Syltelabb is usually eaten around and before Christmas time, made from boiled, salt-cured pig’s trotter. They are traditionally eaten using one’s fingers, served as a snack, and sometimes served with beetroot, mustard, and fresh bread or with lefse or flatbread. Historically syltelabb is served with the traditional Norwegian juleøl (English: Christmas Ale), beer and liquor (like aquavit) because Syltelabb is very salty.

Pinnekjøtt is a main course dinner dish of lamb or mutton ribs. This dish is primarily associated with the celebration of Christmas in Western Norway and is rapidly gaining popularity in other regions. 31% of Norwegians say they eat pinnekjøtt for their family Christmas dinner. Pinnekjøtt is often served with puréed rutabaga and potatoes, beer and akevitt.

Smalahove is a traditional dish, usually eaten around and before Christmas, made from a sheep’s head. The skin and fleece of the head is torched, the brain removed, and the head is salted, sometimes smoked, and dried. The head is boiled for about 3 hours and served with mashed rutabaga and potatoes.

Sodd is a traditional Norwegian soup-like meal with mutton and meatballs. Usually vegetables such as potatoes and/or carrots also are included.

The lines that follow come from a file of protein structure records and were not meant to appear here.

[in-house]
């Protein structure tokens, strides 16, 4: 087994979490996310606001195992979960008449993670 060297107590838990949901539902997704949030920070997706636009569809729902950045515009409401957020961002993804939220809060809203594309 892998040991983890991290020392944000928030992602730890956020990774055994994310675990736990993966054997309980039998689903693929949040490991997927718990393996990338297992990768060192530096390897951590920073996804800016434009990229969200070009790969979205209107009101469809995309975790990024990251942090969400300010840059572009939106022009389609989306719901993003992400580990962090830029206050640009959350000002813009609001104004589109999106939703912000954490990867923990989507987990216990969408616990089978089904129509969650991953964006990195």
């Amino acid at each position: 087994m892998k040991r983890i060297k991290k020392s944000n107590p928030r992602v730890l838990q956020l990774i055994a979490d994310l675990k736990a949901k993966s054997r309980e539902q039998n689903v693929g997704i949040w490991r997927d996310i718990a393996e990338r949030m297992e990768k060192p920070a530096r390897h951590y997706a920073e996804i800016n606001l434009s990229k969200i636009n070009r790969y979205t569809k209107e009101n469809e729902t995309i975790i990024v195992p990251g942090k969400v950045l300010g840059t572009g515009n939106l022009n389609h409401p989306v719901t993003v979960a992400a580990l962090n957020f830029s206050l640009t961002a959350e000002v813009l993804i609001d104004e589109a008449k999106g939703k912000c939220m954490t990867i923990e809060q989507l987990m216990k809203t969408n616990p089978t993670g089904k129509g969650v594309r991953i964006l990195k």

Brød - Breads

Bread is an important staple of the Norwegian diet. Breads containing a large proportion of whole grain flour (grovbrød, or “coarse bread”) are popular, likely because bread makes up such a substantial part of the Norwegian diet and are therefore expected to be nutritious. 80% of Norwegians regularly eat bread, in the form of open-top sandwiches with butter for breakfast and lunch. A soft flatbread called lefse made out of potato, milk or cream (or sometimes lard) and flour is also very popular.

The variety of bread available in a typical supermarket is rather large: wittenberger (crisp-crusted wheatbread), grovbrød (whole-wheat bread, often with syrup), loff (soft wheatbread), sour-dough bread and other German style breads. Baguettes, ciabatta, bagels, and so on are also popular. During the Hanseatic era, cereals were imported in exchange for fish by the Hanseatic League. The German Hanseatic League and the Danish colonial masters obviously influenced the Norwegian cuisine, bringing continental habits, taste, and produce. Norwegians are particularly fond of a crisp crust, regarding a soft crust as a sign of stale bread. Oat is used in addition to wheat and rye, and is perhaps the most unusual cereal in bread-making compared to continental Europe and the UK. Seeds and nuts (like sunflower seeds and walnuts) are relatively common ingredients, along with olives and sun-dried tomatoes, to improve the flavor of the bread.

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Get In Touch!

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Give us a call

507.498.2267

Street Address

163 West Main

Spring Grove, MN

Mailing Address

POBox 241

Spring Grove MN 55974